Ergonomic Chair Design
Ergonomic Chair Design - The design of Workstation Furniture. How ergonomics chairs are engineered for their key ergonomic chair adjustment features and our recommended ratings.
Since most desks currently used in offices do not have the ability to adjust its height, we need an adjustable chair to allow us to adopt the right computer posture.
The chair that you use for your everyday work, even if you don't use a computer, should be an ergonomic chair. Unless, of course, you work less than twenty minutes a day.
The minimum feature your task chair should have is to adjust for height. You should have a back rest as well, better yet, have one that molds to the shape of your back.
Ergonomic Chair Design Features
Click to the ones relevant to you or just scroll down to read all.
Seat Height Adjustment
The extent of this feature of an ergonomic chair design varies from model to model.
You don't have to worry too much about this since most ergonomic chairs are designed to adjust from 380mm to 530mm from the floor (that is the idea height adjustment feature).
If your office chair is able to be adjusted for height, it most probably accommodates you. Only users who are very tall or small may have this problem. However this problem is easily solved
by going to customizable ergonomic chair suppliers.
These are getting more sophisticated these days.
Remember that the aim of having a backseat adjustment is to offer to your back. Your back and not everyone else's.
Look for back support that is up to just below shoulder level. The backrest should also be shaped to the lower section of your back. Ideally, the material of the backrest should be capable of molding around and supporting the individual.
The most common version of this ergonomic chair design is moving the backrest up and down to support the lumbar position. Since we all have different shaped size backs, sometimes this can be a hit or miss.
Should I get backrest that can go dramatically backwards and forwards?
Some of the more sophisticated backrest allows you to tilt backwards (like big bosses do when they lean back and think). Should you get this feature? Ask yourself, how far do you lean back on your chair when resting.
How high should my backrest be?
Some people like high backrests and even a head rest. I must warn you now that high backrests are not necessarily better for you. It all depends on your level of comfort. Unless a chair is designed specifically for you, most of these times, buying a chair with a high backrest is a hit or miss. Best to actually sit on it for a while and see how your body respond.
Also a head rest is literally met for resting, and you should not use your head rest when working.
Editor's Note: You should be able to sit all the way 'in' to use your backrest. If there is a gap between your buttocks and the backrest when you lean back,
most likely the chair is too big for you.
This topic is a continual debate and discussion.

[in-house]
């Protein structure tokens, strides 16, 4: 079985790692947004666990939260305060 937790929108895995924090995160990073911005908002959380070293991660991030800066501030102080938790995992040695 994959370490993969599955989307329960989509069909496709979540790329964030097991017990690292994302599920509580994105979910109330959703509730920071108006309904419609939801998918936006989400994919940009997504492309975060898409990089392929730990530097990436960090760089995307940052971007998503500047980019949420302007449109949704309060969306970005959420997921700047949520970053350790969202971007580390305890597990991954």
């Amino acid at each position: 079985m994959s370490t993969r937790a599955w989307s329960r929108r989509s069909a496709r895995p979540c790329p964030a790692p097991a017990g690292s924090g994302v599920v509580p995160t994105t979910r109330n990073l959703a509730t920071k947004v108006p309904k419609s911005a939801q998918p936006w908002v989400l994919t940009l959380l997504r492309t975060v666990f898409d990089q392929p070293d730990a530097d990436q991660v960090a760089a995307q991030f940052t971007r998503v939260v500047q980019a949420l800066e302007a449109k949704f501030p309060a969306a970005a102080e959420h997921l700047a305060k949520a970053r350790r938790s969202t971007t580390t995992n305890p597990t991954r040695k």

While arm rests provide support and relief for your arms for work, it is true that poorly designed and badly positioned armrests can create problems for the user, especially if they are permanently attached to the armchair.
The main problem with these armrests is they prevent the user from getting close to the desk, hence forcing a bad posture at the computer.
You can't compromise by lowering your seat! No, no, no. Static work muscle will be required to work at your desk and this is extremely fatiguing.
Therefore look for height adjustable armrests. More sophisticated armrests allow you to adjust the length and are even able to rotate. They are able to move from extending forward to extending backward.
My opinion - use an Allen key and get rid of poorly designed armrests and take lots of breaks.
Other Adjustment Mechanisms
A well thought ergonomic chair design is when its ergonomic chair adjustment features 'make sense'. It should be easy to learn, and a breeze.
Ideally, you should be able to adjust your seat sitting down. If there is too much work, i don't think you can achieve ideal position anyway.
Hopefully the adjustment mechanisms can be learned by fiddling around, or provided with a clear manual with lots of pictures, or better yet DVD and customer hotline.
Bring this Ergonomic Chair Design Checklist with you when you are looking (or rating) the best ergonomic chairs.
- The chair should be adjustable for height
- The backrest should be adjustable for tilt
- There should be an option of the lumber support to mold itself to the user's back
- The chair should have a five star base one casters
- Sufficient padding on the seat.
- High backrests and head supports are optional but definitely better.
- You should be able to lean back on your chair easily. Check to see if the chair is too big or too small for you
- Armrests should not obstruct a user if they would like to sit closer to the desk
- If there is an option to remove the armrest, take it
- ideally the armrests can also be adjustable for height
- Ideally you should be able to adjust the chair while sitting down.
Editor's note: Do not forget your ergonomic footrests
(if your knees are at right angle and your feet is not on the floor - YOU NEED ONE)
Want to see our readers' ergonomic office chair ratings?
Go back to Ergonomic Computer Chair.